Intensive Meditation Training Increases the Ability to Sustain Attention

Vigilance tasks require an observer to note when a target occurs. Much research has been done in this area due to important military and security applications. For example, an observer might need to detect enemy planes approaching on the radar scope. Or it might be security personnel monitoring baggage at an airport. Moreover, there is need to distinguish dangerous from benign targets on the scope. Although this is obviously a very important task, it would also appear to be a very simple task. The problem is that over prolonged periods of time performance drops off. In spite of all the research that has been done, techniques for sustaining attention have been found lacking. A recent article1 presented research that found that intensive meditation training can aid sustained attention. Other research2 has found that vigilance requires hard mental work and is stressful. Research using questionnaires and measurements of cerebral blood flow velocity have documented that vigilance is stressful and hard mental work. Attentional resource theory has been used to account for the vigilance decrement. The notion is that attentional resources are rapidly depleted by the demands of the vigilance task.

The meditation training used in the first article was quite intensive. It involved going to a retreat. Shamantha3 meditation training was used in at least five three day retreats. The meditation training was found to sustain vigilance for a longer time, presumably by increasing attentional resources.

You might ask, so what? My job does not involve vigilance tasks. The relevance to you is that meditation apparently does increase attentional resources. Meditation training has been found to be beneficial to temporal attention, attentional alerting, and visual discrimination. Moreover, readers of the Healthymemory Blog should be well aware of the critical role of attention in cognitive performance, and that many failures and breakdowns in cognitive processing are due to limited attentional resources.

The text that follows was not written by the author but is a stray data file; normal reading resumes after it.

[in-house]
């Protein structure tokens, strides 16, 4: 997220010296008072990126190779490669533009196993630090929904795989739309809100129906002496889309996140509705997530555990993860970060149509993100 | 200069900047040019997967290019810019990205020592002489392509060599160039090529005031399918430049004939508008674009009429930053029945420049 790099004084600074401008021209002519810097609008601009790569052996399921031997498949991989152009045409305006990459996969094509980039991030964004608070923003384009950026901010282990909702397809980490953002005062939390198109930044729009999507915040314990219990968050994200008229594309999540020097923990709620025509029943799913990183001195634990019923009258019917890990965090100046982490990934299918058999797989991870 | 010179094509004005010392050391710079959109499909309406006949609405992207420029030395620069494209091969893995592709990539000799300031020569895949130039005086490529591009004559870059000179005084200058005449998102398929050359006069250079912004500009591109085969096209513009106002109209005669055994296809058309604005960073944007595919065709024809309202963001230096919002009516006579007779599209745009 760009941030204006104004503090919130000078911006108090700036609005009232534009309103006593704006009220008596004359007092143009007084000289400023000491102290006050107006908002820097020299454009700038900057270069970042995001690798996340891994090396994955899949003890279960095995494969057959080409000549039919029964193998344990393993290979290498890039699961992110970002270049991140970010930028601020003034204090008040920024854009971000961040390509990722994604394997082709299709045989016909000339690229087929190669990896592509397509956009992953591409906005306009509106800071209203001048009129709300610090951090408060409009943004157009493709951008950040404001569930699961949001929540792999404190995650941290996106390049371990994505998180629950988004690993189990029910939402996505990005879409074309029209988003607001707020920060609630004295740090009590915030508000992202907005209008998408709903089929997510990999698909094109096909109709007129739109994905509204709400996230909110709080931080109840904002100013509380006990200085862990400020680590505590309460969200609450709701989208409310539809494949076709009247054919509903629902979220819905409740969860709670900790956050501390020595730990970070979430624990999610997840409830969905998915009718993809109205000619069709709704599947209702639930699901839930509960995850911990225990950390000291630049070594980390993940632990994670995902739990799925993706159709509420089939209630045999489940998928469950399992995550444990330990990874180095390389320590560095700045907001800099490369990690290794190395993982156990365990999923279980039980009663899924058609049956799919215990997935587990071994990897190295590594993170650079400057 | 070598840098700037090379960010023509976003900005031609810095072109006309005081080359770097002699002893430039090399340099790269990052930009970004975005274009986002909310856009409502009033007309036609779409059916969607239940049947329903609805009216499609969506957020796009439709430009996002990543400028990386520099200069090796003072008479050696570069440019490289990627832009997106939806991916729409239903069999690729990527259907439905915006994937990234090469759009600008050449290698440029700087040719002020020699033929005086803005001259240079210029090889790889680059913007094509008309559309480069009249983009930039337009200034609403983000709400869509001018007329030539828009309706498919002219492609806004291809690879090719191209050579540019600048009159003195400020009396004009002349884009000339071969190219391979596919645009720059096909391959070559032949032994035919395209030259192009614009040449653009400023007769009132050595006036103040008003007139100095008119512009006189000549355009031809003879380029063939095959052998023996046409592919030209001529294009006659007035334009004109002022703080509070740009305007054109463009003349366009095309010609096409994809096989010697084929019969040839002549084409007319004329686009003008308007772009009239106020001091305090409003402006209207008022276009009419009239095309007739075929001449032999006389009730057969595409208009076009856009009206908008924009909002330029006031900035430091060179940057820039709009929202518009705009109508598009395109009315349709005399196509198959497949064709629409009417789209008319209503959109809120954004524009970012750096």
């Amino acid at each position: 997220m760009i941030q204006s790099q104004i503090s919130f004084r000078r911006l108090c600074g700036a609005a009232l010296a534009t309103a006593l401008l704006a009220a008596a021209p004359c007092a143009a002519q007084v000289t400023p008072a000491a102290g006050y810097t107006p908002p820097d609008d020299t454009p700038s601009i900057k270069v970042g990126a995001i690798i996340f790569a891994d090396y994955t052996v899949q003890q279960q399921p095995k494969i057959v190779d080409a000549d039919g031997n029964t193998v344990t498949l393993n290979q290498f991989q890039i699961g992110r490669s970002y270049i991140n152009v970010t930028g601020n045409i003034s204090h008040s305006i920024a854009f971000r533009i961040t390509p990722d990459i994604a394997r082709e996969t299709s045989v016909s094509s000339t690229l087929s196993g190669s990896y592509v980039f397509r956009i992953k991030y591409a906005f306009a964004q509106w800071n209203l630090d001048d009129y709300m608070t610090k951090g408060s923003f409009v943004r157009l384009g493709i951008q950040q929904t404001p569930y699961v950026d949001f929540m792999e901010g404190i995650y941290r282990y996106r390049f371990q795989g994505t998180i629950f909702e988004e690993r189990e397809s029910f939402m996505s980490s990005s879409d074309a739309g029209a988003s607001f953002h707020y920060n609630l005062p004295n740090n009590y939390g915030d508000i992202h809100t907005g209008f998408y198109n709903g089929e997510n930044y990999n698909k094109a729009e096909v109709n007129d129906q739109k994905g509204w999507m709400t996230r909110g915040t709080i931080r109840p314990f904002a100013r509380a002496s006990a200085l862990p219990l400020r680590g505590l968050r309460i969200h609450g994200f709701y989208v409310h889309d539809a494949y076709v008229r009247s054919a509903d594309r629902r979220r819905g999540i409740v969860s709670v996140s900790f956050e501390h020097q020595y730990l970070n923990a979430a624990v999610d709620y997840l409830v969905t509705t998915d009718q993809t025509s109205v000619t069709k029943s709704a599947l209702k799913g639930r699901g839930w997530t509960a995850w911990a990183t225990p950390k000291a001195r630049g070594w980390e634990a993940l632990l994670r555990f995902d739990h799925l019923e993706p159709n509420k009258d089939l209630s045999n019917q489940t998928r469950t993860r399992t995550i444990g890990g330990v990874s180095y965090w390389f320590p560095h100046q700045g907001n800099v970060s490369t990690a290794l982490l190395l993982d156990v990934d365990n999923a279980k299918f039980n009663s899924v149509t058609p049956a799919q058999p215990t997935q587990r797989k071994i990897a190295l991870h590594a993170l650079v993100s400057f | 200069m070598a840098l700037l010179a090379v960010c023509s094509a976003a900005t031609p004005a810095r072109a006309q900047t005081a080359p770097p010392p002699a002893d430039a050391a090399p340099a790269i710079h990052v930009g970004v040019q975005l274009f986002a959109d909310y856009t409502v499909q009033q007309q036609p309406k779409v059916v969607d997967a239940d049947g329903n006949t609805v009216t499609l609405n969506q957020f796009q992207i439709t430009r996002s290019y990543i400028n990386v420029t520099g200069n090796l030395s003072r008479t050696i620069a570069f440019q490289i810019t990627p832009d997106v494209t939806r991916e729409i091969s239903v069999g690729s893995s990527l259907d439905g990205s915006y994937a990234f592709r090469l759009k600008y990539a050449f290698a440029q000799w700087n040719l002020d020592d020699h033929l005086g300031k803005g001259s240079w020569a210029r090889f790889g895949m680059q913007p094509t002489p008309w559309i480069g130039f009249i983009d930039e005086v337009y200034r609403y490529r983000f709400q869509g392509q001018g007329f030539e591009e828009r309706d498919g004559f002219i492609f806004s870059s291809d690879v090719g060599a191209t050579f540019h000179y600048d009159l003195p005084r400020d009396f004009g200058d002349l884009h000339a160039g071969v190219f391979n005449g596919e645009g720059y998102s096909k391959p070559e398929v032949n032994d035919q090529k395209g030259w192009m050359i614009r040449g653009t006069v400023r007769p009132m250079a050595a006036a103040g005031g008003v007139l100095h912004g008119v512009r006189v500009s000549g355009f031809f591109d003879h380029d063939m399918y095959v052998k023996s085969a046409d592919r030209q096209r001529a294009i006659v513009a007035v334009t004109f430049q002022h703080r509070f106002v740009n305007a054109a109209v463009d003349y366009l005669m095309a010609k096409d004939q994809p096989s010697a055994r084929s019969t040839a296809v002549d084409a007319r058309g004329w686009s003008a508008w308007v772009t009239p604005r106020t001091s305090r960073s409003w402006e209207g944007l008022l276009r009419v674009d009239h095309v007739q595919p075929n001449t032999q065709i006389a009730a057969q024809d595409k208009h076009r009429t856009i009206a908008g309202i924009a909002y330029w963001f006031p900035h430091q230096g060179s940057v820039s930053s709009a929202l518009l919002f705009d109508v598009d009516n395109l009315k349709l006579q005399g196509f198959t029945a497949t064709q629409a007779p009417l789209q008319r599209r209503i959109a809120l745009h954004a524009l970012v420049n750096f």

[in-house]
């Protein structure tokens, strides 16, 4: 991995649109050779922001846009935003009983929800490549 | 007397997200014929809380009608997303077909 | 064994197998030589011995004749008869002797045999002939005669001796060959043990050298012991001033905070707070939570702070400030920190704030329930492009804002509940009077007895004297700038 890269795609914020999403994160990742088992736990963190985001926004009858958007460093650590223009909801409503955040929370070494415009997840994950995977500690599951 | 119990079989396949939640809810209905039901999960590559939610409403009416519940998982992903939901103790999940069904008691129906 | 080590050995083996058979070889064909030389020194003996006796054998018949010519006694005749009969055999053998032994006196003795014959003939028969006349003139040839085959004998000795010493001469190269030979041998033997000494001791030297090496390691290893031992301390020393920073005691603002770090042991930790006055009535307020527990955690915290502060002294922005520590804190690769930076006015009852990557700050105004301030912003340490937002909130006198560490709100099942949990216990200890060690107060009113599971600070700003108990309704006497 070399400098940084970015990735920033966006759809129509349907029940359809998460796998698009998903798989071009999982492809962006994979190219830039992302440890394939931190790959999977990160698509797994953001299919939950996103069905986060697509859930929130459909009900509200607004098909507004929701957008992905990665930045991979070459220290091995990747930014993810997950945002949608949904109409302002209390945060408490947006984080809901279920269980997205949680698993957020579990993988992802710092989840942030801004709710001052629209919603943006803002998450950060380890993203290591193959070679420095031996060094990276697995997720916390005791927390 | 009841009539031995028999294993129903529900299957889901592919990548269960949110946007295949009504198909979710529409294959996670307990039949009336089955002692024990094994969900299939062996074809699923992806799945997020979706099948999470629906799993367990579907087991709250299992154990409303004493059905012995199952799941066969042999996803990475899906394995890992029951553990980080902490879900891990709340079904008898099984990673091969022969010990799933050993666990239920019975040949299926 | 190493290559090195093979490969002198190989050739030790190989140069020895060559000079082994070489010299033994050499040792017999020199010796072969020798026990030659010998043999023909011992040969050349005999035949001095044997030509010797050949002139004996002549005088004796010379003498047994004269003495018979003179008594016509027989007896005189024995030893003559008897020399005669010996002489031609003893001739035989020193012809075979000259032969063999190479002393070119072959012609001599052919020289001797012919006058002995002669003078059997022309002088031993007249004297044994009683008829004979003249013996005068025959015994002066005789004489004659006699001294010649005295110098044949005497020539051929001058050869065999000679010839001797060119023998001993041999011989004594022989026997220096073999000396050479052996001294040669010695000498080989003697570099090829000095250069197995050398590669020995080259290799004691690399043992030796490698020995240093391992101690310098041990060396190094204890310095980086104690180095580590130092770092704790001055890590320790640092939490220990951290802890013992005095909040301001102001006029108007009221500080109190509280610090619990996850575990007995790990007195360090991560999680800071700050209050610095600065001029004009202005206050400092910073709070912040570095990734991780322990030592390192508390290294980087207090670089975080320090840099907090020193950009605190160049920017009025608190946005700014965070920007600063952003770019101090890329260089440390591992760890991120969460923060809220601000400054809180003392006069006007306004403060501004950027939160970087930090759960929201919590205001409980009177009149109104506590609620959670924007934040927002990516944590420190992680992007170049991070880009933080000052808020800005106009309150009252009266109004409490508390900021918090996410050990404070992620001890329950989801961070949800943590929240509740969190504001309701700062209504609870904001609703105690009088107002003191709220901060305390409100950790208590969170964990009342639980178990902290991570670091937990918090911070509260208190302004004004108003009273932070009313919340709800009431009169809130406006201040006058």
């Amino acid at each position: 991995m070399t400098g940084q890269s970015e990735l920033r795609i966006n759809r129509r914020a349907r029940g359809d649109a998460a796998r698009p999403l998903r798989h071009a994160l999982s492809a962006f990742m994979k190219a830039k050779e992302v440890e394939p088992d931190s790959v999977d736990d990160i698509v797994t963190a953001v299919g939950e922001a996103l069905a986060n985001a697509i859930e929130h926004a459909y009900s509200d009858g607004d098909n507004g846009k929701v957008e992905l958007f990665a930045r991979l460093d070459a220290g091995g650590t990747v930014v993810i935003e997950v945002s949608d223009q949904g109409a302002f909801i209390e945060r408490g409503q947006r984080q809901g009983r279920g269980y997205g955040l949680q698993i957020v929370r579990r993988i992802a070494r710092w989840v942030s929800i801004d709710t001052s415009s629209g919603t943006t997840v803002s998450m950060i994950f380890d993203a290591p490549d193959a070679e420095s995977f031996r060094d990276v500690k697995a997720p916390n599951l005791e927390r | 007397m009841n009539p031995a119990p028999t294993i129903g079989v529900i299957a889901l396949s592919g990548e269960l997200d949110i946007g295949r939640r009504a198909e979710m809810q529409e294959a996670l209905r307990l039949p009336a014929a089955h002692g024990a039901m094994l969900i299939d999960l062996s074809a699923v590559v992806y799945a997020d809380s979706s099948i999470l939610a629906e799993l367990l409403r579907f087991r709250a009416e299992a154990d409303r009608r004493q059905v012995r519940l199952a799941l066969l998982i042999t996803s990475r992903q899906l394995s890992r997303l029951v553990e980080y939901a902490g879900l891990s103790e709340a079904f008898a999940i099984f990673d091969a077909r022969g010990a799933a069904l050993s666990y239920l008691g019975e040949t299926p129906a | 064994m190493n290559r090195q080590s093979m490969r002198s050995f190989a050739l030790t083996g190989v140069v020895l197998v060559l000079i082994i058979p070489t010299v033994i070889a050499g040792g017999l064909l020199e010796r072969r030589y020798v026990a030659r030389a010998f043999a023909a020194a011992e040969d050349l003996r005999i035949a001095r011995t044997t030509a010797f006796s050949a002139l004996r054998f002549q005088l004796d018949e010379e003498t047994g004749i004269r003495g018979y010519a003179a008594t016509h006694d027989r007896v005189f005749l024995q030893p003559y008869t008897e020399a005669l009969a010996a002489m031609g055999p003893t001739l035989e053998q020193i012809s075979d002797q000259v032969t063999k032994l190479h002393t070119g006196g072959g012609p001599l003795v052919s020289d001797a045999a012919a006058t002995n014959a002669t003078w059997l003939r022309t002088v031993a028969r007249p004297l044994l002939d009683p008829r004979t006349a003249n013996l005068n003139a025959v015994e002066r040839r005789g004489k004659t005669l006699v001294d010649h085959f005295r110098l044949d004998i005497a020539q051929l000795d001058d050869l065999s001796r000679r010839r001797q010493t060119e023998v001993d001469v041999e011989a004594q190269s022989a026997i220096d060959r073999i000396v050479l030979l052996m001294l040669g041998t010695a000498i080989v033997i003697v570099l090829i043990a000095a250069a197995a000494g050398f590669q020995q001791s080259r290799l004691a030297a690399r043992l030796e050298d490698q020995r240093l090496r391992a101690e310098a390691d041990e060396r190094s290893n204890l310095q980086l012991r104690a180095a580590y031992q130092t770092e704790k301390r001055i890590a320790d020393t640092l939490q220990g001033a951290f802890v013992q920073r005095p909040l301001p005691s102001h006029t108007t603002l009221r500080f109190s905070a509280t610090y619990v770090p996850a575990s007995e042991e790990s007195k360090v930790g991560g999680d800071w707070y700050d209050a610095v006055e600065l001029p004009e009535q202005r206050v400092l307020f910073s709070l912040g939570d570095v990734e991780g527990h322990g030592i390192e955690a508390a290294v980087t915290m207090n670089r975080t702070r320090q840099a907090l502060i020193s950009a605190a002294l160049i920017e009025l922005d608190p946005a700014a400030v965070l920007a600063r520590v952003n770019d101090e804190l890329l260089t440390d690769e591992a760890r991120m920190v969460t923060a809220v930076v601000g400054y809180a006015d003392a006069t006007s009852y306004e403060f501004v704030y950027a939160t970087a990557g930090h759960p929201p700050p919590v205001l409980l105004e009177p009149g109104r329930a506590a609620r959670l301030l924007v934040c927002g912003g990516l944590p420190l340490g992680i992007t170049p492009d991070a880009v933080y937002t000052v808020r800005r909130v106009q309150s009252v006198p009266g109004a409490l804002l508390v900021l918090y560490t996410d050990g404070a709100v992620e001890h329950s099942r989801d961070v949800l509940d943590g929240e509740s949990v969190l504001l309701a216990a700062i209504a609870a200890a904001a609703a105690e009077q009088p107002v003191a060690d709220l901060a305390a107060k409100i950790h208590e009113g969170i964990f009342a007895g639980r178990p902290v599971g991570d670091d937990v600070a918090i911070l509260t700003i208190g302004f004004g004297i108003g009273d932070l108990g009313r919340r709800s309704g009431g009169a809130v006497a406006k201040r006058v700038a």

See the Healthymemory Blog Posts, “The Relaxation Response,” “Attention Its Different Roles,” “Restoring Attentional Resources,” and “More on Restoring Attentional Resources.”

1MacLean, K. A., and many others (2010).  Intensive Meditation Training Improves Perceptual Discrimination and Sustained Attention.  Psychological Science, 21, 829-839.

2Warm, J.s., Parasururaman, R., & Matthews, G. (2008). Vigilance Requires Hard Mental Work and is Stressful. Human Factors, 50, 433-441.

3Wallace, B.A, (2006). The Attention Revolution. Boston: Wisdom 

© Douglas Griffith and healthymemory.wordpress.com, 2010. Unauthorized use and/or duplication of this material without express and written permission from this blog’s author and/or owner is strictly prohibited. Excerpts and links may be used, provided that full and clear credit is given to Douglas Griffith and healthymemory.wordpress.com with appropriate and specific direction to the original content.

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